In America, one in six young people aged 6 to 17 experience a mental health issue every year. Mental health is vital to everyone’s well-being and, as a parent or concerned adult, it’s important to be able to recognize the signs that an adolescent needs mental health therapy. Keep in mind that no one sign points to mental health issues. However, if you notice any of these, you should take note and investigate further.
Here’s what you need to know about adolescent mental health signs.
Drug or Alcohol Abuse
Watch for signs that your adolescent is abusing drugs or alcohol. If he or she misses curfew and comes home intoxicated or you find evidence of drugs or drug paraphernalia in his or her backpack, clothing, or room, it’s time to sit down and discuss what’s going on. Abusing drugs and alcohol can be a way for an adolescent to escape reality when he or she is having a difficult time coping.
Changes in Eating or Sleeping Habits
If there’s no obvious reason for ongoing changes in an adolescent’s eating or sleeping habits, it could be due to a mental health issue, such as depression. Watch for indicators, such as excessive sleeping and a marked decrease in appetite.
Skipping School or Making Failing Grades
While skipping school may be due to peer pressure, it also can be a sign of emotional issues. If your child is skipping school, sit down with him and her and ask why. If your child is making failing grades in school, sit down and discuss why. It may be that your child doesn’t understand the subject well or it could be a sign of depression.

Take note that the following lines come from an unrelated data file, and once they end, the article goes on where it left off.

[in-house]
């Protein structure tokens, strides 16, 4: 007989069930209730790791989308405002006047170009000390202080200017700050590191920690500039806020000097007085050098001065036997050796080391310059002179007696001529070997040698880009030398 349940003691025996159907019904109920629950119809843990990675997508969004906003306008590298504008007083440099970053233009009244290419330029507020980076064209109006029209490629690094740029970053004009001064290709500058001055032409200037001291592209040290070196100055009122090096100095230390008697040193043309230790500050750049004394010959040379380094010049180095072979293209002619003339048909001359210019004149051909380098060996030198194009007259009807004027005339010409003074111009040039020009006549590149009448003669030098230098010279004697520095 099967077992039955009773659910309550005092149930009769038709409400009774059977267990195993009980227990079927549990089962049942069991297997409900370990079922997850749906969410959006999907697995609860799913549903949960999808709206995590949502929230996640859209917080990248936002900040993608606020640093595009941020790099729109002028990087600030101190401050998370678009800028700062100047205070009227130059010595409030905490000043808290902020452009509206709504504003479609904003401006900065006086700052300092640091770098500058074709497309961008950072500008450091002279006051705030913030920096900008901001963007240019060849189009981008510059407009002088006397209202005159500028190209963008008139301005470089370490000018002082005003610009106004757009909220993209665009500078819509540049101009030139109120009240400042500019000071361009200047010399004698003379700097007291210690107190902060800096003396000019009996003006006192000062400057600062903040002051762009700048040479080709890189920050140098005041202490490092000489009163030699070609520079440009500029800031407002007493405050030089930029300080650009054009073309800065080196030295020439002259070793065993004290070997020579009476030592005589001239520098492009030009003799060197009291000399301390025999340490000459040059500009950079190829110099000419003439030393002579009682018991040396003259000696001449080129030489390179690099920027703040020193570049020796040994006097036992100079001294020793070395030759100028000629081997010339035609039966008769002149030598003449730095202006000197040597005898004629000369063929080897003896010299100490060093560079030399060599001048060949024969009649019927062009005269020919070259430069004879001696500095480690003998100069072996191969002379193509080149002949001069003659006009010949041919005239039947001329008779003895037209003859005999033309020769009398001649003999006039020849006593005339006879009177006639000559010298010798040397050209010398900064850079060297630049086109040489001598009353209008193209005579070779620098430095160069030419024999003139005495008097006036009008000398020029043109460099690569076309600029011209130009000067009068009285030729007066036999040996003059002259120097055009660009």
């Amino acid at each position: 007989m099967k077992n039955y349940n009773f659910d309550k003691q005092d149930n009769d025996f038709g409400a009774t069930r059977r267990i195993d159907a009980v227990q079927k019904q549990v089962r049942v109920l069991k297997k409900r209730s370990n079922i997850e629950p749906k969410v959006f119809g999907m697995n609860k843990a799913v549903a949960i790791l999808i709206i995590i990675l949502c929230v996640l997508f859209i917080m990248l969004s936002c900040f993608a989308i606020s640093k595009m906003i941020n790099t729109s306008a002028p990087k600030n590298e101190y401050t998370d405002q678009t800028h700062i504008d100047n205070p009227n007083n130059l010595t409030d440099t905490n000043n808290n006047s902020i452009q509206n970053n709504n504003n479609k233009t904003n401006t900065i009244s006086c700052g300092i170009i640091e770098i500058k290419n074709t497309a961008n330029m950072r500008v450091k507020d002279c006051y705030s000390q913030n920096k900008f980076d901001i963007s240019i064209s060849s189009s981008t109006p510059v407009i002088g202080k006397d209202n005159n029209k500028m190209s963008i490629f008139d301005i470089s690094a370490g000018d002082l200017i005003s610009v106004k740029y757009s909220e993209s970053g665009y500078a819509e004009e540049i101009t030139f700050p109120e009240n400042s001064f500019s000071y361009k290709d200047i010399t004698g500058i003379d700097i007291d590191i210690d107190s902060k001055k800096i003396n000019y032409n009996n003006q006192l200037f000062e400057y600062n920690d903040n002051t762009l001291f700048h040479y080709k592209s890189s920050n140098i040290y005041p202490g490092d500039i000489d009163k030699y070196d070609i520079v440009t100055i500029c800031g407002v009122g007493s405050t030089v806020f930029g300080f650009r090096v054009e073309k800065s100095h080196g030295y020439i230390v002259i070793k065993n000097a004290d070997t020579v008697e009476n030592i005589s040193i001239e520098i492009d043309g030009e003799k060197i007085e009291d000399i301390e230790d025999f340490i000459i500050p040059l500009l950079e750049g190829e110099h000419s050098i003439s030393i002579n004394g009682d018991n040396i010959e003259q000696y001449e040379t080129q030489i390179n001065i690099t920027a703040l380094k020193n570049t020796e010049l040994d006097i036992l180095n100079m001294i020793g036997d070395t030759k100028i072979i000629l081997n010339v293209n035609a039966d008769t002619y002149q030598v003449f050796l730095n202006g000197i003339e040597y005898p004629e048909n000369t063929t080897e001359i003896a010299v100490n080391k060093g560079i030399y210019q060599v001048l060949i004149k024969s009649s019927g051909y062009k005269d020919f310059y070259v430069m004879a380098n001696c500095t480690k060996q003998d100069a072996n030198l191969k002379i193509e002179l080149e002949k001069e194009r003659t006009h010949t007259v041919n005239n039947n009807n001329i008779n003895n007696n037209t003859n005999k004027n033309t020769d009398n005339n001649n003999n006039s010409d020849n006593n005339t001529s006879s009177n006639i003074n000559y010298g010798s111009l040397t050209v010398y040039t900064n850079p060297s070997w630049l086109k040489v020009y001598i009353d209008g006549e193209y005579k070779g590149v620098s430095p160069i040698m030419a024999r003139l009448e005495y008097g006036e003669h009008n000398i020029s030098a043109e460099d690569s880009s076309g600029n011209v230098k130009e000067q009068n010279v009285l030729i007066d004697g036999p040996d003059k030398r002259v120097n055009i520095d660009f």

Displaying a Defiant Attitude Toward Authority
Ongoing defiance with no clear triggers is a sign for concern. The defiance can be directed at people such as you, a school official, or a law enforcement officer. Adolescents can have mental health disorders, such as oppositional defiant disorder or ODD which need to be addressed by a mental health professional.
Abnormal Fear of Weight Gain
An adolescent should not be abnormally fearful of weight gain to the point that he or she refuses to eat or engages in bulimic behaviors. If you see these behaviors in your child, it’s time to get mental health counseling.
Chronic Negative Mood
Although it is normal for everyone to be negative occasionally, it’s not normal for a child to be in a negative state of mind over weeks and months. Sit down with your child and visit with him or her about how he or she is feeling and see if you can make a difference.
Regularly Occurring Angry Outbursts
Just like when an adolescent is overly defiant for no clear reason, an adolescent who has regularly occurring angry outbursts also should raise an alarm.
Personality Changes, Behavior Changes or Mood Swings
Any other abnormal personality or behavior changes or mood swings should also be noted and addressed. Any of these can signal a change in an adolescent’s mental health.
Ongoing Sadness and Hopelessness
When an adolescent is experiencing ongoing sadness and hopelessness that lasts for more than two weeks, it’s time to address the issue. When these types of feelings persist over time, it could be a sign of depression.
Self-harming is indicative of some type of mental distress. It can be in the form of cutting, scratching, burning, hitting one’s head, or piercing the skin with sharp objects. If an adolescent is engaging in any of these types of self-harming behavior, it’s time to seek professional help.
Withdrawal from Family and Normal Activities
If an adolescent withdraws from family and normal activities and the behavior occurs more than once, it can be considered abnormal and you should investigate further. The adolescent is avoiding close contact with people who know him or her the best, which should raise an alarm.
Trouble Coping With Daily Issues
Trouble coping with daily issues, such as getting up and going to school, attending extracurricular activities, or accompanying a parent on errands can signal that an adolescent may be experiencing mental health issues.
It’s normal for an adolescent to feel anxious about certain situations or events, but if your child’s anxiety becomes excessive to the point that it’s interfering with his or her ability to function from day to day, it’s time to seek professional help.